Version tested PlayStation Vita
For two games that are forever being lumped together, there's plenty of mechanical variation separating Tetris and Lumines. The former's purely about spatial sense, for starters, while the latter piles rhythmic elements and colour-matching on top.
One of the biggest differences, however, is actually structural. Ask any falling-block fan and they'll tell you that Tetris is a sprint while Lumines is a marathon. By the time you're any good at Q Entertainment's stylish puzzler, you're going to be able to play it for hours at a time off the back of a single life.
That's probably where the skins came from. Lumines' ever-changing audiovisual backdrops offer a smart way of keeping things fresh, while also allowing the game's developers the opportunity to alter the pace of the drops and the speed of the sweeping timeline. It gives players something new to think about every few minutes while they stoically sort blocks and arrange colours - and skins have also been a bit of a boon when it comes to sequels. With a game that puts music and art design right at the heart of the experience, providing a handful of new sights and sounds has meant that Q can release a series of entirely agreeable follow-ups without ever having to risk ruining everything by tampering with the crucial elements of the concept.
So when you try to work out what's new for Electronic Symphony, Lumines' first appearance on the Vita, the new skins are the most obvious starting point. Visually, they light up the unit's lavish 5" screen like nothing else - and when it comes to track choices, they're amongst the best the series has seen to date, too.
Standouts? Like your favourite songs on an album (apologies, I'm getting on a bit and I still think in the music industry's equivalent of old money) these tend to change every few hours. For the time being, though, I'm a huge fan of Played-A-Live, by Safri Duo - I hate the drums, but I love the giant angry robot who's constantly taking on helicopters - and Traces of the Past, by Makoto Asai, which is like the old Palace Video logo brought to life as a wonderfully creepy Halloween-'em-up filled with leering pumpkins and pointy spires.
There are very few duds overall, in fact, and if the musical line-up is a little more Eurocentric than usual, it also manages to be more harmoniously varied. Each transition fundamentally changes the pace and the atmosphere, but there seems to be some kind of mysterious internal logic to the flow of the main campaign, too. Music games often turn into a grim contemporary hits compilation; Electronic Symphony feels more like a trip through a single person's record collection. (Ask your parents about records!)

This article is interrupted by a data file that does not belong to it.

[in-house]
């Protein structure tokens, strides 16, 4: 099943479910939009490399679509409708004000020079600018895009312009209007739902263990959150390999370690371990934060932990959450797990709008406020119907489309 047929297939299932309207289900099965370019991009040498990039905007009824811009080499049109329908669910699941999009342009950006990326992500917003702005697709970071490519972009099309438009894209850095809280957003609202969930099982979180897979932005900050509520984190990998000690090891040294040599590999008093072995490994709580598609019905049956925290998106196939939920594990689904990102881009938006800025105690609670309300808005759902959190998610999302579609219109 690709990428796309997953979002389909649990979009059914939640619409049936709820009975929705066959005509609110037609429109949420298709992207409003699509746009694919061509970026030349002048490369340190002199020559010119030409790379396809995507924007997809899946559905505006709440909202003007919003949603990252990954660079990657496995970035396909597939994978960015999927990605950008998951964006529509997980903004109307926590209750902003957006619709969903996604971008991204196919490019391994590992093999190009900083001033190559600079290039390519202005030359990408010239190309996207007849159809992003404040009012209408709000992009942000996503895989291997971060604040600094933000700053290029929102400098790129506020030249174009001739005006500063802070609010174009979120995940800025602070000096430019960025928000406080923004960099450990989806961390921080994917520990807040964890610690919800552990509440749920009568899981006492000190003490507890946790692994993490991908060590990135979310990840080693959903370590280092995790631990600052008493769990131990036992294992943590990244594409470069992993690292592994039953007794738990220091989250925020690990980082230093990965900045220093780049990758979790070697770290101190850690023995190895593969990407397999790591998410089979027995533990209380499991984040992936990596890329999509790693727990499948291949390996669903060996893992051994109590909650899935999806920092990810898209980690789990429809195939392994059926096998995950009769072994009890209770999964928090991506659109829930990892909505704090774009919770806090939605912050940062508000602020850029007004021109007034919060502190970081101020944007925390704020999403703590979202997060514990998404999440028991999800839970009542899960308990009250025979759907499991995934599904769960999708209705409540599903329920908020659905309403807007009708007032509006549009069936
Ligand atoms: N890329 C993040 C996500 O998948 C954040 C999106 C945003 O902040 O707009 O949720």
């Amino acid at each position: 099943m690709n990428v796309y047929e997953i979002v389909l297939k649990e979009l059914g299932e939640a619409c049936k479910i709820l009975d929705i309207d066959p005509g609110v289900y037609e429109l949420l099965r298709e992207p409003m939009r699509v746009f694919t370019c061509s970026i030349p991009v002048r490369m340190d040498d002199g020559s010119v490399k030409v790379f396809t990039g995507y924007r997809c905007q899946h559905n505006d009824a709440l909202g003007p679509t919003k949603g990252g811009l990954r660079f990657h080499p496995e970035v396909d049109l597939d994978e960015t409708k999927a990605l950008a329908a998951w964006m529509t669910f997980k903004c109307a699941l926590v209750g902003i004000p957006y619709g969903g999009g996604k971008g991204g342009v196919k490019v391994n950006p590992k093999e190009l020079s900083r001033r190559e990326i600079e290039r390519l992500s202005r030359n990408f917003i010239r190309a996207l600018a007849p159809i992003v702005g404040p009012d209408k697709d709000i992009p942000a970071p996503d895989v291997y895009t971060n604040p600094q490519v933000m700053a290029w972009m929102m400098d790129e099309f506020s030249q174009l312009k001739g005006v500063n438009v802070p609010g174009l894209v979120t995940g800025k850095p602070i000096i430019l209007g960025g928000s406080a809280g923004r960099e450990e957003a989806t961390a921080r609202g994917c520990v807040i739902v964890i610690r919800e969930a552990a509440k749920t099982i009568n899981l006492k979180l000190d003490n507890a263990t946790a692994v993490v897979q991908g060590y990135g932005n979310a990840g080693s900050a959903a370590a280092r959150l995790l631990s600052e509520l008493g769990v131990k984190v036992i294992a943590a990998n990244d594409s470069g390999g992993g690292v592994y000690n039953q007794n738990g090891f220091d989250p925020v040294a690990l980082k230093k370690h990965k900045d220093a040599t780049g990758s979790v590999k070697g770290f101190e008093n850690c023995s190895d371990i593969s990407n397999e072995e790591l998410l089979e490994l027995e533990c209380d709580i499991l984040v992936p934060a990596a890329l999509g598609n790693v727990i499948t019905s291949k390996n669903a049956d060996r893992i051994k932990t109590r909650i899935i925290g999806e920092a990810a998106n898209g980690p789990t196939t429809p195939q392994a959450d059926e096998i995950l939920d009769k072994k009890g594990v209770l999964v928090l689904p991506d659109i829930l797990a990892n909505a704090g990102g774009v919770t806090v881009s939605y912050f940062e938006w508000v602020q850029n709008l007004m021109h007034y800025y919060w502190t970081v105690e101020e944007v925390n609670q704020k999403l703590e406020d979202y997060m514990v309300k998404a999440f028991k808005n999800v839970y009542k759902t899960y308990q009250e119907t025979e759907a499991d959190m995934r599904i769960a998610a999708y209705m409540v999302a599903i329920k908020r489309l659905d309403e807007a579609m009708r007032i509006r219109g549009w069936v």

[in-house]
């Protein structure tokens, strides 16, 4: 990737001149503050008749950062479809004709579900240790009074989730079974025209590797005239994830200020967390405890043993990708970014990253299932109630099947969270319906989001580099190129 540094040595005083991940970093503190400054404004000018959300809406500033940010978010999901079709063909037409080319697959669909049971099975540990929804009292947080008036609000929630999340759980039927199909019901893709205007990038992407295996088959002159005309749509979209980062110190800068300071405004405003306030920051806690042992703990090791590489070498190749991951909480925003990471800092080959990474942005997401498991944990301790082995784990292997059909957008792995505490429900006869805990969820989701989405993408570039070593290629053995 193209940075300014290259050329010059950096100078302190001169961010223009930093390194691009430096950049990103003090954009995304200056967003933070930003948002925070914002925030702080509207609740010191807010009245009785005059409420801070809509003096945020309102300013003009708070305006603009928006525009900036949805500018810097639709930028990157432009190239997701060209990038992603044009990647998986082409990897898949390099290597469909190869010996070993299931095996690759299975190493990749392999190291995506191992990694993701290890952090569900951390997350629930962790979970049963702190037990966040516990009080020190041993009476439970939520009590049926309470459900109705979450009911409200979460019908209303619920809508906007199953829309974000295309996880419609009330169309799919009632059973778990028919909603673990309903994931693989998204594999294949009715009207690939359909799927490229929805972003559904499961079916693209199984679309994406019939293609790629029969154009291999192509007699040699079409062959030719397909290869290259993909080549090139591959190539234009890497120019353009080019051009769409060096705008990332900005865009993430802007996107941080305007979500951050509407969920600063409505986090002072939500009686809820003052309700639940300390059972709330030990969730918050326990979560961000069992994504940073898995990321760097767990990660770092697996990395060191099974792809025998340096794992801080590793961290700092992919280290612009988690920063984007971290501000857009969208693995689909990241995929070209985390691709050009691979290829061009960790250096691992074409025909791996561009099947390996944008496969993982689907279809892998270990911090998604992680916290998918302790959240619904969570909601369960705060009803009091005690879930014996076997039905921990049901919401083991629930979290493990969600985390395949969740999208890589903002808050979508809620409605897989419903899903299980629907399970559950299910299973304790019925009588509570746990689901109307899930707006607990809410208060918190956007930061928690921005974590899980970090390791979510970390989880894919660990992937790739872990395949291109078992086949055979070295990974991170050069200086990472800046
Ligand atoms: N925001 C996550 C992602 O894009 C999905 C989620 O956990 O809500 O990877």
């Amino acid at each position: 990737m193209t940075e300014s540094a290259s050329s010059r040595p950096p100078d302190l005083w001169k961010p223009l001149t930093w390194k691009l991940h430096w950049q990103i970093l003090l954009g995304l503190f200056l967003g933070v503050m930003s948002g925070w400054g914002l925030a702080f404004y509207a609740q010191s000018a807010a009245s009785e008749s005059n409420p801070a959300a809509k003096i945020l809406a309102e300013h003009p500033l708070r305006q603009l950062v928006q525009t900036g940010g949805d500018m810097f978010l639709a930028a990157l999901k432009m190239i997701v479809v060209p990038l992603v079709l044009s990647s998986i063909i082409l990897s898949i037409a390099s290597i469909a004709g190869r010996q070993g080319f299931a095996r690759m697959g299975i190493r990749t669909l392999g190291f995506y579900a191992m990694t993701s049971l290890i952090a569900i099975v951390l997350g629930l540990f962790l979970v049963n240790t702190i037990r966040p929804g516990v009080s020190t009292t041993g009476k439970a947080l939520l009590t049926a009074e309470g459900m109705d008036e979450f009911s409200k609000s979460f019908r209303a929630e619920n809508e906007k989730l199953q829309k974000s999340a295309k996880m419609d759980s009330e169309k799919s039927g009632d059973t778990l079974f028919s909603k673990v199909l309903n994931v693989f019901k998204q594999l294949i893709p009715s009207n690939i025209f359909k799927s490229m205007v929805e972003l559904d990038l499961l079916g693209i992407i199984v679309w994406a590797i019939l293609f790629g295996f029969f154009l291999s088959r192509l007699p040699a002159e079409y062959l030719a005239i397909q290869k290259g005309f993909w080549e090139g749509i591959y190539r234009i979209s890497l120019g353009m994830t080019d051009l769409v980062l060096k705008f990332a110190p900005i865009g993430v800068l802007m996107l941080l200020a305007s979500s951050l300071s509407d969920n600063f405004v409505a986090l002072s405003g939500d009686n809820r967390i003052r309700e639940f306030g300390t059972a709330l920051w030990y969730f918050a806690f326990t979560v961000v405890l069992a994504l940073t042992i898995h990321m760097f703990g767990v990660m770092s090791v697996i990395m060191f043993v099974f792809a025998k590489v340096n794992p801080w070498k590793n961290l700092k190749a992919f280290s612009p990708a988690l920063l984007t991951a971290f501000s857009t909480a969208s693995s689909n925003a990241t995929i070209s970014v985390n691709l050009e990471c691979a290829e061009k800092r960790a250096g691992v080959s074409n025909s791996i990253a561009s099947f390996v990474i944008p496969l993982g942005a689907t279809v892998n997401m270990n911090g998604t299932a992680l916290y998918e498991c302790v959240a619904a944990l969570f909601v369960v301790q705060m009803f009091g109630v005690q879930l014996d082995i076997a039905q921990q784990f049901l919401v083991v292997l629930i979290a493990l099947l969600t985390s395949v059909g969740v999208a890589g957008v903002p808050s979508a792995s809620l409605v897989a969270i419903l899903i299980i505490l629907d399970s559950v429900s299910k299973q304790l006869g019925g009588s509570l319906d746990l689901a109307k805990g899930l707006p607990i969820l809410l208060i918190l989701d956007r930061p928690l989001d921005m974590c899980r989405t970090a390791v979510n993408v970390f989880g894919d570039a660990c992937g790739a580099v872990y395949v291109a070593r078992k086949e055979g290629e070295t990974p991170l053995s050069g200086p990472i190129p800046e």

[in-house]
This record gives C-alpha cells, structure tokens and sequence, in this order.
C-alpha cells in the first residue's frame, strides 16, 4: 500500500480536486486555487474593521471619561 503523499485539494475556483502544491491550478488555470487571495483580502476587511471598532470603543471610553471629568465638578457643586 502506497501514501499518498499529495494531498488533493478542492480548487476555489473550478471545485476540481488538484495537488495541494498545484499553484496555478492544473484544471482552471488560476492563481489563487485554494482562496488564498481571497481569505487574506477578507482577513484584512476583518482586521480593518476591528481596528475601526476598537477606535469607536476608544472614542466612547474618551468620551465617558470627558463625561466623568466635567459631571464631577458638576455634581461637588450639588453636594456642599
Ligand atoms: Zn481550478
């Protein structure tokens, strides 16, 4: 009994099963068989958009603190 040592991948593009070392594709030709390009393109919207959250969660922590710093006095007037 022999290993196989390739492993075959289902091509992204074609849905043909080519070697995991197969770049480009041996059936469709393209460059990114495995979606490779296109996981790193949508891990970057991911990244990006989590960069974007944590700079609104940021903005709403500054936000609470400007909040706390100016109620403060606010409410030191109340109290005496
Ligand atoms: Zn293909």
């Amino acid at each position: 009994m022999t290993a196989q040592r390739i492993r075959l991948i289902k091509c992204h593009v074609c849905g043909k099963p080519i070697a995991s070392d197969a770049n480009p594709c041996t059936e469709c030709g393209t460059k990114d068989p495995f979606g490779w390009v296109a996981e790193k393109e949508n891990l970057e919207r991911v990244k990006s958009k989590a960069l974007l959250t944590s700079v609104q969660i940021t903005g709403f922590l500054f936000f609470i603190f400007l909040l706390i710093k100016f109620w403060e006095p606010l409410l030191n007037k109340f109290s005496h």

Crucially, skins can now be unlocked through an XP system as well as through plugging away at Voyage mode. This means you'll still have to play the game for dozens of hours if you want to see everything, but those dozens of hours won't have to be part of a single, hand-crippling session. Nice idea, Q: my early-onset arthritis is entirely appreciative. XP's shared across all game types, and it also allows you to build up a collection of those dinky little Lumines avatars and pay for a UAV. That last bit isn't true.
Elsewhere, the biggest new feature is the shuffle block. It appears randomly and rearranges the layout of your stack - sometimes awkwardly, sometimes brilliantly - whenever it lands. It's a blunt agent of chaos, in other words, which means it operates rather beautifully alongside the good old chain block - the secret heart of Lumines - which requires a well-ordered playing field and a tidy mind in order to work its colour-cancelling magic.
(The chain block, incidentally, now behaves a little differently, as far as I can tell. Back in the day, I'm pretty sure that it could only be set off once it was part of a 4x4 set. Now it comes to life the moment it connects with any blocks of the same colour, regardless of whether you've built it into a square or not. This takes a little getting used to, and while it creates a much more dynamic game, it means it's harder to have a dormant chain lurking deep within the stack for a rainy day or a happy accident.)
Avatars now come with special powers - different ones for single-player and competitive games - that might see you forcing a chain onto the battlefield, or randomising an opponent's block rotation, say, while all of the squares you clear in any mode now go towards deleting a massive World Block. This looks like that big cube that everybody's always getting upset about in Transformers, and it regenerates every day, encouraging you to play as often as you can to get the shared XP bonus it offers.
Modes, meanwhile, are stripped back to the holy triumvirate of Voyage (the main campaign), Duel (local only), and Playlist, alongside Stopwatch, which provides a range of very short time-attacks, and Master, which sees you working your way through a series of brutally difficult stages. Beyond that, if you're looking for new-console gimmickry, you can play Lumines using only the touch-screen, swiping to move and tapping to rotate. Like thumb-stick control, it works fine, but it won't be tempting me away from the Vita's wonderfully clicky dpad and face buttons any time soon.
All told, Electronic Symphony is a pleasantly weird update, then. It offers warm familiarity, with a safe selection of modes and a reassuringly lovely pile of new skins, alongside tiny, precision bursts of innovation like the shuffle block. It's another incremental improvement - but, if you ask me, this has always been a game that Sony's handheld needs if it's to feel complete. Lumines will be wedged in the Vita's card slot for months to come - it's up to other developers to try to shift it.
8 / 10